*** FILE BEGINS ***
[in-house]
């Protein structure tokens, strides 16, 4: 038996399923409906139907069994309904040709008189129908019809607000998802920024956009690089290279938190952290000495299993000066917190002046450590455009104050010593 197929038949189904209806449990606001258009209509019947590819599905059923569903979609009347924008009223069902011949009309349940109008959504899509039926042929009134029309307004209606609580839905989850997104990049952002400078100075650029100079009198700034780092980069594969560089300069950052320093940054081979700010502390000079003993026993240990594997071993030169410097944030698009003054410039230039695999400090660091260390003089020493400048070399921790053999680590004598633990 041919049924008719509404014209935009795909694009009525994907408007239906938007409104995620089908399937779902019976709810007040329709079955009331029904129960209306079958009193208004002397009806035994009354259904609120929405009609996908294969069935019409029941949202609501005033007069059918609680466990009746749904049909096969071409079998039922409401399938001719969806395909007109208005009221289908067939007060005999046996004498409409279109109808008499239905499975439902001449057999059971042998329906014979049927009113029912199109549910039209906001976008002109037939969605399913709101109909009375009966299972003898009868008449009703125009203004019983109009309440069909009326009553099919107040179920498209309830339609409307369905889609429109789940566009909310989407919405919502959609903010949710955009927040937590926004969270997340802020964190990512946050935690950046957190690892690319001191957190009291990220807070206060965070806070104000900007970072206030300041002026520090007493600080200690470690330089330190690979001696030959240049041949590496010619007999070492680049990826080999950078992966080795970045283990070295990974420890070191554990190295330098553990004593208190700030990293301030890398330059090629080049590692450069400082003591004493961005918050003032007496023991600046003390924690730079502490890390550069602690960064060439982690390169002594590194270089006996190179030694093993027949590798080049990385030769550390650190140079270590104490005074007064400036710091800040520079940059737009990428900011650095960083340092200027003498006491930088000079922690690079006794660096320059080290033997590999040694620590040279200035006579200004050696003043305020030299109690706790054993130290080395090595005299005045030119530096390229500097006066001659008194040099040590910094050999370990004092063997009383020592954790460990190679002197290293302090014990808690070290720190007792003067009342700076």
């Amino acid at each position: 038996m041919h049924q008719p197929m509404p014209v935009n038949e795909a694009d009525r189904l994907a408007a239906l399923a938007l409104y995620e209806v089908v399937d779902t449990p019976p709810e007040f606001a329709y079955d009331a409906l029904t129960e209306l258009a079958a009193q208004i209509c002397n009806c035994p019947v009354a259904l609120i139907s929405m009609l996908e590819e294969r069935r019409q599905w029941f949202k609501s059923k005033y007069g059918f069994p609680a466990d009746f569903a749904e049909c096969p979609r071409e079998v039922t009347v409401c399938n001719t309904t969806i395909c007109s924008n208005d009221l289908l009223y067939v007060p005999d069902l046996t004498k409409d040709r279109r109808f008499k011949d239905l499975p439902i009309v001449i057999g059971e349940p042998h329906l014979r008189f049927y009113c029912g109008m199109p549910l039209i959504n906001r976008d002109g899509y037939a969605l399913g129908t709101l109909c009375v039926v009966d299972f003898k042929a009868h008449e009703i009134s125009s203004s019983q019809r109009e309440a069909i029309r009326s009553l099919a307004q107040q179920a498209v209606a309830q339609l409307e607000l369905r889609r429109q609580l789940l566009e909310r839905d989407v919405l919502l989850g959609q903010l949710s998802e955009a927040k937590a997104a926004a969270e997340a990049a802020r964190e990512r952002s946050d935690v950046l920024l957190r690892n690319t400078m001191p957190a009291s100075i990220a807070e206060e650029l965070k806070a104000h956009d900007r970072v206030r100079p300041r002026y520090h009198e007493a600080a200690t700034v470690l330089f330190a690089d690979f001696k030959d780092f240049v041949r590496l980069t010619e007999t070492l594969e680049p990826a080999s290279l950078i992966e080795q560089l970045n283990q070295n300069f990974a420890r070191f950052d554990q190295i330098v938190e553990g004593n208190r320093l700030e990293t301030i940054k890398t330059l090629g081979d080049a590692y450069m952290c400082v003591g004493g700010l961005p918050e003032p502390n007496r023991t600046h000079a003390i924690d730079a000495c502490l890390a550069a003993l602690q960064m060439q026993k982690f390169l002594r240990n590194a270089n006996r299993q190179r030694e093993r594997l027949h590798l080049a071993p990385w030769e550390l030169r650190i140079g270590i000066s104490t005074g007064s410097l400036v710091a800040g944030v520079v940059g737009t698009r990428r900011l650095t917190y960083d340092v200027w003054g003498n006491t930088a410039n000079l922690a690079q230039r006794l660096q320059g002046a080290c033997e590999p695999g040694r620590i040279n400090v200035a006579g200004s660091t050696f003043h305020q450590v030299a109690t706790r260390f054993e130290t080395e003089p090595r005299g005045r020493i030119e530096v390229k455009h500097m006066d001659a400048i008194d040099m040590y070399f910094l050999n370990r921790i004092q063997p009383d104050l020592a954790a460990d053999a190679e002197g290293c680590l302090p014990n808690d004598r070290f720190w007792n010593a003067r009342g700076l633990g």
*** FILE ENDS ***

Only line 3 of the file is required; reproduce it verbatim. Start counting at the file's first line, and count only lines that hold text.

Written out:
């Amino acid at each position: 038996m041919h049924q008719p197929m509404p014209v935009n038949e795909a694009d009525r189904l994907a408007a239906l399923a938007l409104y995620e209806v089908v399937d779902t449990p019976p709810e007040f606001a329709y079955d009331a409906l029904t129960e209306l258009a079958a009193q208004i209509c002397n009806c035994p019947v009354a259904l609120i139907s929405m009609l996908e590819e294969r069935r019409q599905w029941f949202k609501s059923k005033y007069g059918f069994p609680a466990d009746f569903a749904e049909c096969p979609r071409e079998v039922t009347v409401c399938n001719t309904t969806i395909c007109s924008n208005d009221l289908l009223y067939v007060p005999d069902l046996t004498k409409d040709r279109r109808f008499k011949d239905l499975p439902i009309v001449i057999g059971e349940p042998h329906l014979r008189f049927y009113c029912g109008m199109p549910l039209i959504n906001r976008d002109g899509y037939a969605l399913g129908t709101l109909c009375v039926v009966d299972f003898k042929a009868h008449e009703i009134s125009s203004s019983q019809r109009e309440a069909i029309r009326s009553l099919a307004q107040q179920a498209v209606a309830q339609l409307e607000l369905r889609r429109q609580l789940l566009e909310r839905d989407v919405l919502l989850g959609q903010l949710s998802e955009a927040k937590a997104a926004a969270e997340a990049a802020r964190e990512r952002s946050d935690v950046l920024l957190r690892n690319t400078m001191p957190a009291s100075i990220a807070e206060e650029l965070k806070a104000h956009d900007r970072v206030r100079p300041r002026y520090h009198e007493a600080a200690t700034v470690l330089f330190a690089d690979f001696k030959d780092f240049v041949r590496l980069t010619e007999t070492l594969e680049p990826a080999s290279l950078i992966e080795q560089l970045n283990q070295n300069f990974a420890r070191f950052d554990q190295i330098v938190e553990g004593n208190r320093l700030e990293t301030i940054k890398t330059l090629g081979d080049a590692y450069m952290c400082v003591g004493g700010l961005p918050e003032p502390n007496r023991t600046h000079a003390i924690d730079a000495c502490l890390a550069a003993l602690q960064m060439q026993k982690f390169l002594r240990n590194a270089n006996r299993q190179r030694e093993r594997l027949h590798l080049a071993p990385w030769e550390l030169r650190i140079g270590i000066s104490t005074g007064s410097l400036v710091a800040g944030v520079v940059g737009t698009r990428r900011l650095t917190y960083d340092v200027w003054g003498n006491t930088a410039n000079l922690a690079q230039r006794l660096q320059g002046a080290c033997e590999p695999g040694r620590i040279n400090v200035a006579g200004s660091t050696f003043h305020q450590v030299a109690t706790r260390f054993e130290t080395e003089p090595r005299g005045r020493i030119e530096v390229k455009h500097m006066d001659a400048i008194d040099m040590y070399f910094l050999n370990r921790i004092q063997p009383d104050l020592a954790a460990d053999a190679e002197g290293c680590l302090p014990n808690d004598r070290f720190w007792n010593a003067r009342g700076l633990g």